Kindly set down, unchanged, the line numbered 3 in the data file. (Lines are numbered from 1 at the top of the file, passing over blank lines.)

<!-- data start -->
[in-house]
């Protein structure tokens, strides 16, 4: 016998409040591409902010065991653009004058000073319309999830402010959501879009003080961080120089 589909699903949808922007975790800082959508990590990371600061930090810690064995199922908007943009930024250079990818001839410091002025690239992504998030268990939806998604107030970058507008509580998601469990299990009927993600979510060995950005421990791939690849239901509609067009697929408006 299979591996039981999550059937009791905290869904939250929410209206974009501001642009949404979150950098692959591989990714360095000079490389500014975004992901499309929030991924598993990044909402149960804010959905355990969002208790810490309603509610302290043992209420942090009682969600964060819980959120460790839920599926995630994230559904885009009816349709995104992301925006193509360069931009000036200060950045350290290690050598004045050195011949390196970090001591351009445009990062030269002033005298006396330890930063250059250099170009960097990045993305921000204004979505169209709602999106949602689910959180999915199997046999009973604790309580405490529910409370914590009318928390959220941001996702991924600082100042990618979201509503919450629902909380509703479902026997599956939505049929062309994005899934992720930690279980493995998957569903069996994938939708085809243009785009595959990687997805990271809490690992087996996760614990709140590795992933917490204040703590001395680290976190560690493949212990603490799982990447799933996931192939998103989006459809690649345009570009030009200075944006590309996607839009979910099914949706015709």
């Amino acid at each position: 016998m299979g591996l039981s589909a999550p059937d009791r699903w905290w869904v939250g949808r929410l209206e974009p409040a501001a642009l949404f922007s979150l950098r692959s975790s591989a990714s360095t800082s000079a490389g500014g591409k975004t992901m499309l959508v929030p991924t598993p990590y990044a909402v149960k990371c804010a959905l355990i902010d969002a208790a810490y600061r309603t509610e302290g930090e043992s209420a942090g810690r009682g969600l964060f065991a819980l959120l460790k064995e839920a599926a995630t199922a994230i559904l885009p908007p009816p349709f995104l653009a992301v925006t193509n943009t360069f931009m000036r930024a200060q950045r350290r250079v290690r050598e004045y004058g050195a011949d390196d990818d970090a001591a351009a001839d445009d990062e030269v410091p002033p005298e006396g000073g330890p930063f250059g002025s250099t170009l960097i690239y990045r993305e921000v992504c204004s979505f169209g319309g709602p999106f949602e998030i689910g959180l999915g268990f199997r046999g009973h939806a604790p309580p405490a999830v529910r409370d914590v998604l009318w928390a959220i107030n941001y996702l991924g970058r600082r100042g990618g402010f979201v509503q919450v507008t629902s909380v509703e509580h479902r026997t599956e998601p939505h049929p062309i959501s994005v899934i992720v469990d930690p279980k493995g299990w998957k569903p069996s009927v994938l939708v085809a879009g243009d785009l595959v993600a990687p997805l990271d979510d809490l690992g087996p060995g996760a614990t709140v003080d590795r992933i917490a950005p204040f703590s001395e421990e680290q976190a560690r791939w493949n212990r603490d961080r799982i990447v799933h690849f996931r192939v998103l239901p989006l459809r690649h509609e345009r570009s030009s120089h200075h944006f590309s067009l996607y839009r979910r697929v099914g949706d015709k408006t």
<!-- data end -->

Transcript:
């Amino acid at each position: 016998m299979g591996l039981s589909a999550p059937d009791r699903w905290w869904v939250g949808r929410l209206e974009p409040a501001a642009l949404f922007s979150l950098r692959s975790s591989a990714s360095t800082s000079a490389g500014g591409k975004t992901m499309l959508v929030p991924t598993p990590y990044a909402v149960k990371c804010a959905l355990i902010d969002a208790a810490y600061r309603t509610e302290g930090e043992s209420a942090g810690r009682g969600l964060f065991a819980l959120l460790k064995e839920a599926a995630t199922a994230i559904l885009p908007p009816p349709f995104l653009a992301v925006t193509n943009t360069f931009m000036r930024a200060q950045r350290r250079v290690r050598e004045y004058g050195a011949d390196d990818d970090a001591a351009a001839d445009d990062e030269v410091p002033p005298e006396g000073g330890p930063f250059g002025s250099t170009l960097i690239y990045r993305e921000v992504c204004s979505f169209g319309g709602p999106f949602e998030i689910g959180l999915g268990f199997r046999g009973h939806a604790p309580p405490a999830v529910r409370d914590v998604l009318w928390a959220i107030n941001y996702l991924g970058r600082r100042g990618g402010f979201v509503q919450v507008t629902s909380v509703e509580h479902r026997t599956e998601p939505h049929p062309i959501s994005v899934i992720v469990d930690p279980k493995g299990w998957k569903p069996s009927v994938l939708v085809a879009g243009d785009l595959v993600a990687p997805l990271d979510d809490l690992g087996p060995g996760a614990t709140v003080d590795r992933i917490a950005p204040f703590s001395e421990e680290q976190a560690r791939w493949n212990r603490d961080r799982i990447v799933h690849f996931r192939v998103l239901p989006l459809r690649h509609e345009r570009s030009s120089h200075h944006f590309s067009l996607y839009r979910r697929v099914g949706d015709k408006t």